Snoop Dogg is a real card, so he'll fit right in as host of “The Joker’s Wild,” TBS’ reboot of the ‘70s game show airing at 10 p.m. Tuesdays. This version, officially titled “Snoop Dogg Presents The Joker’s Wild,” is being filmed in the Dogg’s house, that is, his own casino complete with a gigantic slot machine, monster-size dice and playing cards, which contestants will deal whenever they answer “street-wise” trivia questions for a shot at $25,000.
Michael and Dina Lohan are planning to sue Sen. John Kennedy (R-Louisiana) over the “slanderous comments” that he made about their daughter, actress Lindsay Lohan, on Wednesday during a congressional hearing on the Equifax data breach. The comments occurred as Richard Smith, the former CEO of Equifax, the credit reporting company that was hacked last month, was being questioned about signing a $7.25 million IRS contract for identity verification services.
A new study shows that 28 percent of Americans expect to travel this fall. Smaller crowds and fewer children, more favorable weather and a better value are some of the reasons travelers say they prefer to vacation at this time of year, according to the study by AAA. For autumn travelers, a road trip in the family vehicle is the most common, with 62 percent of survey respondents driving to their destinations.
Muck Rack makes it simple to find people, tweets, or articles that mention any name, keyword, company, hashtag etc. We've compiled this guide to help you make the most of your search.
Selecting a term
Start searching tweets, articles from media outlets, articles mentioned in tweets, journalists'
names, titles and bios with some suggested searches:
Companies or Topics (e.g. iPhone, Microsoft)
Phrases (e.g. "cloud computing") — use quotes to keep the terms together
Twitter handles (e.g. @username) — returns those who have mentioned or replied to
Names (e.g. "David Pogue")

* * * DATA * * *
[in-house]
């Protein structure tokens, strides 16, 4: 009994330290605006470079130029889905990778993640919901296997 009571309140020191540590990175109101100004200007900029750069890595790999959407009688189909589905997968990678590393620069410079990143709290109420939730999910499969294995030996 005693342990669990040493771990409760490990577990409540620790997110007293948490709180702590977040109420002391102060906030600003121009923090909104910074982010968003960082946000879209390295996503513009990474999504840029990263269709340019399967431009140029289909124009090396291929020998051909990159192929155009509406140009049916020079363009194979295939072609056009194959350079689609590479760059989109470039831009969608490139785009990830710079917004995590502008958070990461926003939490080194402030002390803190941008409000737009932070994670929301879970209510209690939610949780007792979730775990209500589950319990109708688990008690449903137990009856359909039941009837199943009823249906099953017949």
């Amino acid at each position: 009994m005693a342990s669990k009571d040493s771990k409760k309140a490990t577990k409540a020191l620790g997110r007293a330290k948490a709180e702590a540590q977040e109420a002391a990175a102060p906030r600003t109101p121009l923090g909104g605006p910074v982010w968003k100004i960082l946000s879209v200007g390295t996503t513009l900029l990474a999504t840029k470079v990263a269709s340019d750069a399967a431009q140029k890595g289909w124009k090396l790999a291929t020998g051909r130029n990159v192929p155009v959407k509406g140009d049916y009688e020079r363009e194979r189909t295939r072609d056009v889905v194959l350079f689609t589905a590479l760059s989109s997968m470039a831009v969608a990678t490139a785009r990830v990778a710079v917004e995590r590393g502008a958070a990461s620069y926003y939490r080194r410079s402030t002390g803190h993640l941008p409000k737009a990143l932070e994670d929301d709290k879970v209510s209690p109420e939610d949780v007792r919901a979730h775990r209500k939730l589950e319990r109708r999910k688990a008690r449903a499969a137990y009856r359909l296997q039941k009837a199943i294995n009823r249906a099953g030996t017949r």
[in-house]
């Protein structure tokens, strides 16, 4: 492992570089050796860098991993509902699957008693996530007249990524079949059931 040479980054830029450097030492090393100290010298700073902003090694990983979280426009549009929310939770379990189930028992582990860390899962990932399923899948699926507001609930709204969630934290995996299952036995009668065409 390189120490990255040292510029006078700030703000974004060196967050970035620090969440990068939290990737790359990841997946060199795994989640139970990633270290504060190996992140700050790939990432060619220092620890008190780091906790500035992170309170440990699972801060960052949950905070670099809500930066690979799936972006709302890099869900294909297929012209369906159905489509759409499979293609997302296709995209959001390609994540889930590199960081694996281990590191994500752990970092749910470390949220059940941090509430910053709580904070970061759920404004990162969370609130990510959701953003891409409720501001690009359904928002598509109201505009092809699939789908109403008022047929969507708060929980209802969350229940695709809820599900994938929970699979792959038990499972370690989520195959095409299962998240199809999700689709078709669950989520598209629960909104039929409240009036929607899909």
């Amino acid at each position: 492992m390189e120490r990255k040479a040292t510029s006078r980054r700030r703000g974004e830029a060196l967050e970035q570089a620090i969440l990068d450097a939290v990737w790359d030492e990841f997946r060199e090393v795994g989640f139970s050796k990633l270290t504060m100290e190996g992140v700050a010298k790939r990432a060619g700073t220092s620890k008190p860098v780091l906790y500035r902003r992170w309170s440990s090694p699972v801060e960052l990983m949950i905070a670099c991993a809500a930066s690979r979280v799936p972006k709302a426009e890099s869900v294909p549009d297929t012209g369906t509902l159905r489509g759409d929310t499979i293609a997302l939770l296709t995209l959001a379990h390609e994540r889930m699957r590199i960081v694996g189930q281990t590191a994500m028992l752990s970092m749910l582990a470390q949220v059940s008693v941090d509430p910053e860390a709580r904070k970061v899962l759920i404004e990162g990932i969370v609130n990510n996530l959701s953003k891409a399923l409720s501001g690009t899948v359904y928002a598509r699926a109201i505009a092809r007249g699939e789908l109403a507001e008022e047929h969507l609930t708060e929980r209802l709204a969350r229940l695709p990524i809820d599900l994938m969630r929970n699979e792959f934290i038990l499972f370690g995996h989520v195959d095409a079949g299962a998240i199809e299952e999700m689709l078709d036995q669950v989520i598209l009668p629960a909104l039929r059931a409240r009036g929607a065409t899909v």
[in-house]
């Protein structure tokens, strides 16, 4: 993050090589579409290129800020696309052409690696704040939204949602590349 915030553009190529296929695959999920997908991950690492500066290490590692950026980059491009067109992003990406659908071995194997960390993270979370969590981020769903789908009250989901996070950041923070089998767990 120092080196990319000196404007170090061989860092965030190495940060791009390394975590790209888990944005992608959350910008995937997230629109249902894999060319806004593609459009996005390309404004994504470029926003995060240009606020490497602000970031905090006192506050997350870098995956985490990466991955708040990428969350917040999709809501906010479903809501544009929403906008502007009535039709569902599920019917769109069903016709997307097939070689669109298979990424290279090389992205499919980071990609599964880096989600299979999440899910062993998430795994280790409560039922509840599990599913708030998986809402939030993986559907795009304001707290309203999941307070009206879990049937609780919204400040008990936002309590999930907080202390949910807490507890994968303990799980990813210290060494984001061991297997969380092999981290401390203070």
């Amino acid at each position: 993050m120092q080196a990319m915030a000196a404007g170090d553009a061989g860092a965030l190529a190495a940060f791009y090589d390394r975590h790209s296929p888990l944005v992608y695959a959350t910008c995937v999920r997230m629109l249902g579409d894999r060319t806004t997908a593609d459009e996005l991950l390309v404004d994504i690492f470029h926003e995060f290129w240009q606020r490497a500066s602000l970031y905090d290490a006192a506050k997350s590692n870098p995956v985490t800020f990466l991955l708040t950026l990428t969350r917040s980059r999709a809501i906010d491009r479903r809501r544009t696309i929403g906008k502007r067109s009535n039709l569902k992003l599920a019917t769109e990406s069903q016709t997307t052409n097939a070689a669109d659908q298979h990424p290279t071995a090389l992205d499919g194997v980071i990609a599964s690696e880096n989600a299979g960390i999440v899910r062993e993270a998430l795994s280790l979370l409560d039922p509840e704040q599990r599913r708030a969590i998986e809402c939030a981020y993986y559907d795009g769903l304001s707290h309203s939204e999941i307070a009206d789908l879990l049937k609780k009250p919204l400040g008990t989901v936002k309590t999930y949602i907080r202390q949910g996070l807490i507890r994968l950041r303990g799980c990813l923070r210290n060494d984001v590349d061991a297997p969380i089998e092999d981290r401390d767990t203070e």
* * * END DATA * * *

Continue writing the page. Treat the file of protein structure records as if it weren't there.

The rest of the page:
Hashtags (e.g. #sxsw, #london2012)
Bio details (e.g. vegan, Olympics, father)
Muck Rack's Advanced Search allows for many boolean operators.
Find results that mention multiple specified terms, use AND or
+. For example, ensure each result contains both Elon Musk and Mark Zuckerberg by
searching Musk AND Zuckerberg or Musk + Zuckerberg.
Use the operators OR or , to broaden your search when you'd like either of
multiple terms to appear in results. (This is the default behavior of our search when no operators
are used). For example, results will contain either cake or cookie by searching cake OR cookie or cake,cookie
Use NOT or - to subtract results from your search. For
example, searching Disney will yield results about the Walt Disney Company as well as Walt Disney
World Resort. To exclude mentions of Disney World, search for Disney -World or Disney
When using one of these operators with a phrase, enclose it in quotation marks. For example, you can
find results about smartphones excluding Apple's iPhone 4S by searching smartphone -"iPhone
Exact case matching or punctuation
If you're searching for a brand name or keyword that relies on specific punctuation marks or capitalization, you can
find results that match your exact query by adding matchcase: before the keyword you're searching for, like matchcase:E*TRADE .
Use parentheses to separate multiple
boolean phrases. For example, to find journalists talking about having fun in Disney World or
Disneyland, search for ("disney world" OR disneyland) AND fun.
An asterisk can be used to search for any variation of a root word truncated by the asterisk. For example, searching for admin* will return results for administrator, administration, administer, administered, etc.
A near operator is an AND operator where you can control the distance between the words. You can vary the distance the near operation uses by adding a forward slash and number (between 0-99) such as strawberries NEAR/10 "whipped cream", which means the strawberries must exist within 10 words of "whipped cream".